Reinforcing open minded discussion can be done through curatorial education, since visitors may be asked to have preconceived notions challenged, or see local stories rewritten based on new evidence.  Many visitors may have an historical education the ended in high school, which focused on straight facts with little interpretation.  Many may have been taught with information that has since been revised with new research.  The reinterpretation of that originally taught information can help open doors to new thoughts of current events.  The flowing nature of history, subject to change based on new work, conclusions, and evidence is not well communicated to the public.  Educating visitors on this nature can help prepare them for discussions on current issues.


A second post in the near future will examine some current exhibits and thoughts on pulling back the curtain of curating, and any impact they may have on future civic talks in museums.


Exhibit Review: E. Martin Wunsch and the Decorative Arts at the New York State Museum, Albany, NY

On a recent vacation to my old home of Upstate New York, I was delighted to stumble upon a small exhibit that felt so relevant to the work of museums.  “Building a Collection: E. Martin Wunsch and His Passion for Collecting New York State Decorative Arts” is an exhibit briefly covering the work of one man, while reviewing the importance of the decorative arts, and the techniques used to study them.  The combination of collections history, decorative arts display, and research techniques creates an exhibit that has a greater impact that its size suggests.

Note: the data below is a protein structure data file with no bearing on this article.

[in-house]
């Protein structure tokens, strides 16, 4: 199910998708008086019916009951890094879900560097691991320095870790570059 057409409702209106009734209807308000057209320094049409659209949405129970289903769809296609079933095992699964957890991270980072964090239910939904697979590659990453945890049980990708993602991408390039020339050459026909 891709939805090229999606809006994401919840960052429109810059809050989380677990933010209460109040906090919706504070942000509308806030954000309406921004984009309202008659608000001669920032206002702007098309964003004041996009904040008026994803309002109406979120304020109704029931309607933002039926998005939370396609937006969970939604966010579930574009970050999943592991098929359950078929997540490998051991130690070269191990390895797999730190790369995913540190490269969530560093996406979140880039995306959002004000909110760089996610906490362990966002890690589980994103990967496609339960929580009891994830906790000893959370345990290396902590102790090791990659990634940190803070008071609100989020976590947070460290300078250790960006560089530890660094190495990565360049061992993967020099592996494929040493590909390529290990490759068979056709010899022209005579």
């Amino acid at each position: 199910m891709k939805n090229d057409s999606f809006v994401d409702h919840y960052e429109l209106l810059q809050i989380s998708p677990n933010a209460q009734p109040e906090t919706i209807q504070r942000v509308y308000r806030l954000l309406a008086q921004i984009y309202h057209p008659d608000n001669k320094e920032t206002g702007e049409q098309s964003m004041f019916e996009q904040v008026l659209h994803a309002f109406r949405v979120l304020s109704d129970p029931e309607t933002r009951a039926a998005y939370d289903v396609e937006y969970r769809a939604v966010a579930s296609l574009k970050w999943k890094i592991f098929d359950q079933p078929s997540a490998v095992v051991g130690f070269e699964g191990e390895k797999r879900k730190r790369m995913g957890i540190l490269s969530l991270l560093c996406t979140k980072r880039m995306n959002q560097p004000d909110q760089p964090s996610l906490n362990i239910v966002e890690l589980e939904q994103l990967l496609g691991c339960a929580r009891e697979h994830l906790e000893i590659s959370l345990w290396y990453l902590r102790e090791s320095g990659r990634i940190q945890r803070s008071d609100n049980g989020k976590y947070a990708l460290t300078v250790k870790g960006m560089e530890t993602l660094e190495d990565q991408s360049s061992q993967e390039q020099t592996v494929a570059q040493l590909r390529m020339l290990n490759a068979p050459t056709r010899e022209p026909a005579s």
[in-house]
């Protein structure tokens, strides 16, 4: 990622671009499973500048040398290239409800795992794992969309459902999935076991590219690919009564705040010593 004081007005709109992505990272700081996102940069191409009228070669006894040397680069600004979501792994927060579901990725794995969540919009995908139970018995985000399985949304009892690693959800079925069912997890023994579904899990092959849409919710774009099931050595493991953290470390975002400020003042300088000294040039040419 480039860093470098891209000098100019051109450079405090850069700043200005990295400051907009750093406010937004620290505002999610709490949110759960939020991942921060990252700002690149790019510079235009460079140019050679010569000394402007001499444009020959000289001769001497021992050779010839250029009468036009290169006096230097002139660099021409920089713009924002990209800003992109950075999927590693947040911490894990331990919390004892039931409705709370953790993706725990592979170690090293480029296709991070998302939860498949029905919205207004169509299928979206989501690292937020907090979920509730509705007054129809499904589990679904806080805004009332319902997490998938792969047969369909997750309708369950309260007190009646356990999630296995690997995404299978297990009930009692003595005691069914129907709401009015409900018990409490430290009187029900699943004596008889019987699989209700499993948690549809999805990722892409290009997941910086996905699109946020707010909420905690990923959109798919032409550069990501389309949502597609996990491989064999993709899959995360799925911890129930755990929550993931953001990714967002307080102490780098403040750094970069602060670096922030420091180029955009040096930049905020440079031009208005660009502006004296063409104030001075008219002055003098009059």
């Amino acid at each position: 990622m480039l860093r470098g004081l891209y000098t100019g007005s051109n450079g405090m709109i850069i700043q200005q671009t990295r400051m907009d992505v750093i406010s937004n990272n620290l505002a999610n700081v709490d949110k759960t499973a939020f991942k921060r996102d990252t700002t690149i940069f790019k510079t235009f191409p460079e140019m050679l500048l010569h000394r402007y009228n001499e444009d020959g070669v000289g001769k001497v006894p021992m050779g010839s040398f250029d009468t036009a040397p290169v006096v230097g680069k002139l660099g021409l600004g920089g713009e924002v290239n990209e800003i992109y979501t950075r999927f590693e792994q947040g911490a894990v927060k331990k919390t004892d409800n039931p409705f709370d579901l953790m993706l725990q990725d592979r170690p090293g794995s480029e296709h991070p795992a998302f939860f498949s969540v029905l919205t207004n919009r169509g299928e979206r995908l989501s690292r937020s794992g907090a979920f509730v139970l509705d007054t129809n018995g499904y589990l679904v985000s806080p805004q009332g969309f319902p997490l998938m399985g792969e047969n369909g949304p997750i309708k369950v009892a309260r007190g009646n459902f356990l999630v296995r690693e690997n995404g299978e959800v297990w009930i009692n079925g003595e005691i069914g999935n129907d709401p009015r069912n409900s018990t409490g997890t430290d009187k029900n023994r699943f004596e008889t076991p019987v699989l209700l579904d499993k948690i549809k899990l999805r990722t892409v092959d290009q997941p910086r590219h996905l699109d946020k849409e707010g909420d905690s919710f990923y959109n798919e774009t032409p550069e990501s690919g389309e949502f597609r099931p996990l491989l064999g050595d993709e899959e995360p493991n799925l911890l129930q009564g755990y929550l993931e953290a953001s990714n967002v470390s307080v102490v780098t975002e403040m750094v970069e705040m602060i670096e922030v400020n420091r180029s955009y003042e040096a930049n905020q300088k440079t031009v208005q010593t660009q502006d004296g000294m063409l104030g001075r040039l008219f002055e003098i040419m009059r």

I’ve been to the New York State Museum many, many times.  I know the exhibits well enough to catch the new display when it appears.  The exhibit  is nestled along the west corridor of the Museum, hugging the wall with white platforms and multi-colored signs.  It appears to be about 50 feet from start to finish in length.  Furniture rests on the platforms, paintings hang on the wall, and silver resides in plexiglass cases.  My first thought was my mind catching something new to see in a very familiar space.  My next was delight, for I’ve had an interest in the decorative arts for several years now.  My next thought was on the connection between honoring a benefactor, and educating the public on the worth of decorative arts (plus the benefactor’s work) and the knowledge that streams from it.

E. Martin Wunsch was an avid collector of the decorative arts, especially New York related pieces.  He originally collected art for his family business, as part of a corporate collection.  He went on to found the Wunsch Americana Foundation, and started a productive relationship with the NYS Museum in 1969.  The exhibit is made up of the most recent donations from his collection.  Mr. Wunsch passed away in March 2013, his son Peter donated the last pieces from his father’s collection (which were on long-term loan) to the Museum.

The exhibit features two panels explaining Mr. Wunsch’s work and impact.  The panels then shift to the meaning, and importance of that work.  A panel entitled “Representative” illustrates how the collection covers both formal and country styles, and presents unique New York art features.  Individual labels built into the overall panel explain specific details for the objects on display.  Another panel labeled “Provenance” explains the value of knowing where an object came from, who owned it, and how it was passed down.  Through clear, readable text, the core concepts of tracing family history through property wills and tracing the spread of art styles can be extrapolated.  The exhibit seeks to honor Wunsch’s memory by articulating why the public should find worth with what is on display.  Hopefully it will lay the groundwork for future interest and thought.

The exhibit is noteworthy to me as it simultaneously presents the art, discusses its collector, then attempts to give meaning to the work done as the objects were collected and interpreted.  A concern of mine has been public perception of decorative arts collections.  Outside those with a direct interest in the subject (art historians, curators, conservators, researchers, hobbyists), most folks never seem to linger long on furniture/silver/ceramics displays.  Famous paintings, or at least ones easy on the eye, seem to do much better, but can still languish as visitors stroll past rows of portraits.